SPL in Review: Season 2 Spring Split Week 1

Last updated 1 year ago


Registered User
Published on 2015-03-11 02:37:54

Hello Guru followers! Here Jhuns and ShadowV3n0m go over the first set of matchups in this Spring Split with some Guru Pro Ratings (GPR) to follow!

Before we get into the matches, we should probably explain what the Guru Pro Rating is, and what it means. Essentially, a GPR rates a player’s in-game performance against a typical performance for a player in the same role. Ratings range from 0 to 3000, where a perfectly average performance would earn a GPR of 1500 and the best showings are awarded a 3000. We don’t want to go into the details, but players are evaluated in five categories: Tankiness, Player Damage, Structure Damage, Gold Earning, and Kill Participation. Each category is weighted differently depending on the position of the player being evaluated (i.e.Tankiness is more important to Supports than to ADCs, while the opposite is true for Structure Damage). Finally, we add up all the category scores to get the full Guru Pro Rating.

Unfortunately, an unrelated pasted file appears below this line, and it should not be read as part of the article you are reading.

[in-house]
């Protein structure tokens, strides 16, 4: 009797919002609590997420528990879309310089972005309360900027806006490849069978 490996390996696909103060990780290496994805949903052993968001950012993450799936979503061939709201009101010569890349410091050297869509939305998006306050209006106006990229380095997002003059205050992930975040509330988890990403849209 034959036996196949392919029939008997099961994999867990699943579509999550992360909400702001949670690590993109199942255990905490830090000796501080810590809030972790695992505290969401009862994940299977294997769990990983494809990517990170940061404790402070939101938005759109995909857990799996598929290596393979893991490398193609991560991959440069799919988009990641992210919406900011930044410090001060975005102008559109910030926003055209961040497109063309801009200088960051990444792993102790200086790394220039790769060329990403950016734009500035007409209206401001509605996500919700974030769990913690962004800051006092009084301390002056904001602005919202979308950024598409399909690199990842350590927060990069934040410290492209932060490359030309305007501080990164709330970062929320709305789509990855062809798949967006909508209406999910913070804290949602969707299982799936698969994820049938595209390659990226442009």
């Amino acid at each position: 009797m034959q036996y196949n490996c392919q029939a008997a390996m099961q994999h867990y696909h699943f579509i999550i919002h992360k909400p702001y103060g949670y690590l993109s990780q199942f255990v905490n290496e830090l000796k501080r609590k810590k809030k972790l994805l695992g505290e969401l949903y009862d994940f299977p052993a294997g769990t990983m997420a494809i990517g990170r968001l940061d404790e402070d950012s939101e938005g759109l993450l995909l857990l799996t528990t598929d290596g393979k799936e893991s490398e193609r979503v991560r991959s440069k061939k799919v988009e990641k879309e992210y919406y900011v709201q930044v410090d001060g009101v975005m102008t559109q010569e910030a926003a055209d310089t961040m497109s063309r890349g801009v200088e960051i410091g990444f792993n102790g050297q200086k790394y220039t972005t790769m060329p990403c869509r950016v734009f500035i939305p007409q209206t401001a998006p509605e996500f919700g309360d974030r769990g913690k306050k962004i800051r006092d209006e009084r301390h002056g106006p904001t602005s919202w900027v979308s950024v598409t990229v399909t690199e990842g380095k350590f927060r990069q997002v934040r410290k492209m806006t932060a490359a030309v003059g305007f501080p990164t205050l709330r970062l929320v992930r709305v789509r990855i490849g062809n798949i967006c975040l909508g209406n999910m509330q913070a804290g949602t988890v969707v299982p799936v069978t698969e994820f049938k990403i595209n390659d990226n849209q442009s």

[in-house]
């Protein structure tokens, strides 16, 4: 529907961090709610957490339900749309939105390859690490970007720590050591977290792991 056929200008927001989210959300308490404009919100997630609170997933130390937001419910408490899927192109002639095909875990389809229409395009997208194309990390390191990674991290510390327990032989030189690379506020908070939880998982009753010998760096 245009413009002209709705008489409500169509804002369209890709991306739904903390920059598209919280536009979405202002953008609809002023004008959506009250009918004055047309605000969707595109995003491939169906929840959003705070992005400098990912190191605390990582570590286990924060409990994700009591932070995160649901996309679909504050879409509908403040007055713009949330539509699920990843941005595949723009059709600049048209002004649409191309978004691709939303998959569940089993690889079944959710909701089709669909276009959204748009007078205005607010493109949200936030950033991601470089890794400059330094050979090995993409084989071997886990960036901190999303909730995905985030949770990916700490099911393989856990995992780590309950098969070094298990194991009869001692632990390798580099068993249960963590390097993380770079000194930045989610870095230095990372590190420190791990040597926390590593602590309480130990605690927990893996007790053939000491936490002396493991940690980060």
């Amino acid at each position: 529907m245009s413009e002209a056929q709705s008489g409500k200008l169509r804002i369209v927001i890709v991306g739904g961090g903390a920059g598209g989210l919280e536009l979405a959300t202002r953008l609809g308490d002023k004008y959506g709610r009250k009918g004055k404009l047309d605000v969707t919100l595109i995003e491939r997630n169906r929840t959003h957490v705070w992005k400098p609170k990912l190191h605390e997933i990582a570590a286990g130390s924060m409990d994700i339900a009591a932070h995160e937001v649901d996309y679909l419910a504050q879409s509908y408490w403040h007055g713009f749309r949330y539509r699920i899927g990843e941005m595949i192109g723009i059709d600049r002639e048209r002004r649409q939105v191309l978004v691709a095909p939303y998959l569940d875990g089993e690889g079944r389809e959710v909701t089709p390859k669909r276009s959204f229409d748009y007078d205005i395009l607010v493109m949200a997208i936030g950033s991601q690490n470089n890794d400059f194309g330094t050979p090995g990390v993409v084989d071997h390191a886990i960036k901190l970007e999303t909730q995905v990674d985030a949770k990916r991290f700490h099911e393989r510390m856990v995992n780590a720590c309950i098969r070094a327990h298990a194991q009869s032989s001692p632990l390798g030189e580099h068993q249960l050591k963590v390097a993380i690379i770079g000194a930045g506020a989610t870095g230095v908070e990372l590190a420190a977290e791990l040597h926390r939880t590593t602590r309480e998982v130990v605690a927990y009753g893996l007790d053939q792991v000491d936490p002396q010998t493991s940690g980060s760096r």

ShadowV3n0m, why don’t you start us off with one of our premier European matches?

Team Dignitas Vs TRIG esports

Well in the first game between Dignitas and Trig we saw what looked like a dominant and first (hopefully second) performance coming out from Trig. We expected them to resemble part of the old TSM in the fact that they’d be consistent in their plays, with a bit of flavour from the likes of Funballer and Xaliea. And that’s exactly what we saw in the first game, Freya ADC for Funballer and TrixTank in his warrior role rocking the Hercules. Against the more ordinary Athena and Cupid, the duo from Dig couldn’t stand up to Trig’s, which we see in the overall numbers.